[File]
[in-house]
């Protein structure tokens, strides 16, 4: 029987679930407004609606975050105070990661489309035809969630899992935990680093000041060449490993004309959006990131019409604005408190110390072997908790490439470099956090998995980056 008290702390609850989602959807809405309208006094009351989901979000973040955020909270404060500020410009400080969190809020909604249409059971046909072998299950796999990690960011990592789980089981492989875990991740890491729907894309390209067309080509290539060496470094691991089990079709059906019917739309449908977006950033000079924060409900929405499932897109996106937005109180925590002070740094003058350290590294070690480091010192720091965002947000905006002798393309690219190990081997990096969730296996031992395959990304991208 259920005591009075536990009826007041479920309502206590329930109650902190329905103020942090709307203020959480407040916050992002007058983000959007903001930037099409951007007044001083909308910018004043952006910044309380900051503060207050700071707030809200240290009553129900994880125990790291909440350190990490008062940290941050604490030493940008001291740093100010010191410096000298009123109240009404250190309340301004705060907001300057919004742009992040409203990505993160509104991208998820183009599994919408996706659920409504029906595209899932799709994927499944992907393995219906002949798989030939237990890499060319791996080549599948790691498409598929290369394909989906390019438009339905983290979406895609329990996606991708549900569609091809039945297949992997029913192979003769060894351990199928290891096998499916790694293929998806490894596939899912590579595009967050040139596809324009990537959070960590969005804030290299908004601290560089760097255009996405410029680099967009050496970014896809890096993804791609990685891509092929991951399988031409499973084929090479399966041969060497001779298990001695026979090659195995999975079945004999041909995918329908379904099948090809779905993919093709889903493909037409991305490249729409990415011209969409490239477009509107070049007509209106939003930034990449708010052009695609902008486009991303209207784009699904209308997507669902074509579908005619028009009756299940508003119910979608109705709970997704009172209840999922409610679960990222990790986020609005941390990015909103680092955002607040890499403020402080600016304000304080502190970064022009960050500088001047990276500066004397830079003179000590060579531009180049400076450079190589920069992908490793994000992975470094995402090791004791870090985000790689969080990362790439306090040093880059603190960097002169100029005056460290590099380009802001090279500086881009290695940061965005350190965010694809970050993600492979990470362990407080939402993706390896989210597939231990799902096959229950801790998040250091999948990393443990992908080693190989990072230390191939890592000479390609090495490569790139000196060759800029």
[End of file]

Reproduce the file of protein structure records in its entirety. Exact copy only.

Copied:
[in-house]
């Protein structure tokens, strides 16, 4: 029987679930407004609606975050105070990661489309035809969630899992935990680093000041060449490993004309959006990131019409604005408190110390072997908790490439470099956090998995980056 008290702390609850989602959807809405309208006094009351989901979000973040955020909270404060500020410009400080969190809020909604249409059971046909072998299950796999990690960011990592789980089981492989875990991740890491729907894309390209067309080509290539060496470094691991089990079709059906019917739309449908977006950033000079924060409900929405499932897109996106937005109180925590002070740094003058350290590294070690480091010192720091965002947000905006002798393309690219190990081997990096969730296996031992395959990304991208 259920005591009075536990009826007041479920309502206590329930109650902190329905103020942090709307203020959480407040916050992002007058983000959007903001930037099409951007007044001083909308910018004043952006910044309380900051503060207050700071707030809200240290009553129900994880125990790291909440350190990490008062940290941050604490030493940008001291740093100010010191410096000298009123109240009404250190309340301004705060907001300057919004742009992040409203990505993160509104991208998820183009599994919408996706659920409504029906595209899932799709994927499944992907393995219906002949798989030939237990890499060319791996080549599948790691498409598929290369394909989906390019438009339905983290979406895609329990996606991708549900569609091809039945297949992997029913192979003769060894351990199928290891096998499916790694293929998806490894596939899912590579595009967050040139596809324009990537959070960590969005804030290299908004601290560089760097255009996405410029680099967009050496970014896809890096993804791609990685891509092929991951399988031409499973084929090479399966041969060497001779298990001695026979090659195995999975079945004999041909995918329908379904099948090809779905993919093709889903493909037409991305490249729409990415011209969409490239477009509107070049007509209106939003930034990449708010052009695609902008486009991303209207784009699904209308997507669902074509579908005619028009009756299940508003119910979608109705709970997704009172209840999922409610679960990222990790986020609005941390990015909103680092955002607040890499403020402080600016304000304080502190970064022009960050500088001047990276500066004397830079003179000590060579531009180049400076450079190589920069992908490793994000992975470094995402090791004791870090985000790689969080990362790439306090040093880059603190960097002169100029005056460290590099380009802001090279500086881009290695940061965005350190965010694809970050993600492979990470362990407080939402993706390896989210597939231990799902096959229950801790998040250091999948990393443990992908080693190989990072230390191939890592000479390609090495490569790139000196060759800029």